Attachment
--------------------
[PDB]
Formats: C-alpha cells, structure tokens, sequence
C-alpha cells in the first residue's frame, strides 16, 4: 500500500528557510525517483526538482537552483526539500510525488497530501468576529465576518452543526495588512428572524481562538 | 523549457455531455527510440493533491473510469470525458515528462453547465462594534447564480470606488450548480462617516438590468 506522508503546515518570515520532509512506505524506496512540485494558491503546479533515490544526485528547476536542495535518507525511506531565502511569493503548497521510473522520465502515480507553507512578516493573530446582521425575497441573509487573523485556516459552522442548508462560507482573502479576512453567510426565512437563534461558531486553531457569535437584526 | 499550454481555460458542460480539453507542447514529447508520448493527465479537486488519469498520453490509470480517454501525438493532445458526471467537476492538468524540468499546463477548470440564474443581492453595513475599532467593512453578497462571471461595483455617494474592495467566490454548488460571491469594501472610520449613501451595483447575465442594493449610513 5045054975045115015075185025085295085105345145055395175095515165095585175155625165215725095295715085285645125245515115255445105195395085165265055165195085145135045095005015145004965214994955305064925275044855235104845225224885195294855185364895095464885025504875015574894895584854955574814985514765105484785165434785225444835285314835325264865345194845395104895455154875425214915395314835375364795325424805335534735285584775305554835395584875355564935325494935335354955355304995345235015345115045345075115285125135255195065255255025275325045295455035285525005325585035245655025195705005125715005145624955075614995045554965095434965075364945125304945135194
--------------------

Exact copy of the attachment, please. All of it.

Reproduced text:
[PDB]
Formats: C-alpha cells, structure tokens, sequence
C-alpha cells in the first residue's frame, strides 16, 4: 500500500528557510525517483526538482537552483526539500510525488497530501468576529465576518452543526495588512428572524481562538 | 523549457455531455527510440493533491473510469470525458515528462453547465462594534447564480470606488450548480462617516438590468 506522508503546515518570515520532509512506505524506496512540485494558491503546479533515490544526485528547476536542495535518507525511506531565502511569493503548497521510473522520465502515480507553507512578516493573530446582521425575497441573509487573523485556516459552522442548508462560507482573502479576512453567510426565512437563534461558531486553531457569535437584526 | 499550454481555460458542460480539453507542447514529447508520448493527465479537486488519469498520453490509470480517454501525438493532445458526471467537476492538468524540468499546463477548470440564474443581492453595513475599532467593512453578497462571471461595483455617494474592495467566490454548488460571491469594501472610520449613501451595483447575465442594493449610513 5045054975045115015075185025085295085105345145055395175095515165095585175155625165215725095295715085285645125245515115255445105195395085165265055165195085145135045095005015145004965214994955305064925275044855235104845225224885195294855185364895095464885025504875015574894895584854955574814985514765105484785165434785225444835285314835325264865345194845395104895455154875425214915395314835375364795325424805335534735285584775305554835395584875355564935325494935335354955355304995345235015345115045345075115285125135255195065255255025275325045295455035285525005325585035245655025195705005125715005145624955075614995045554965095434965075364945125304945135194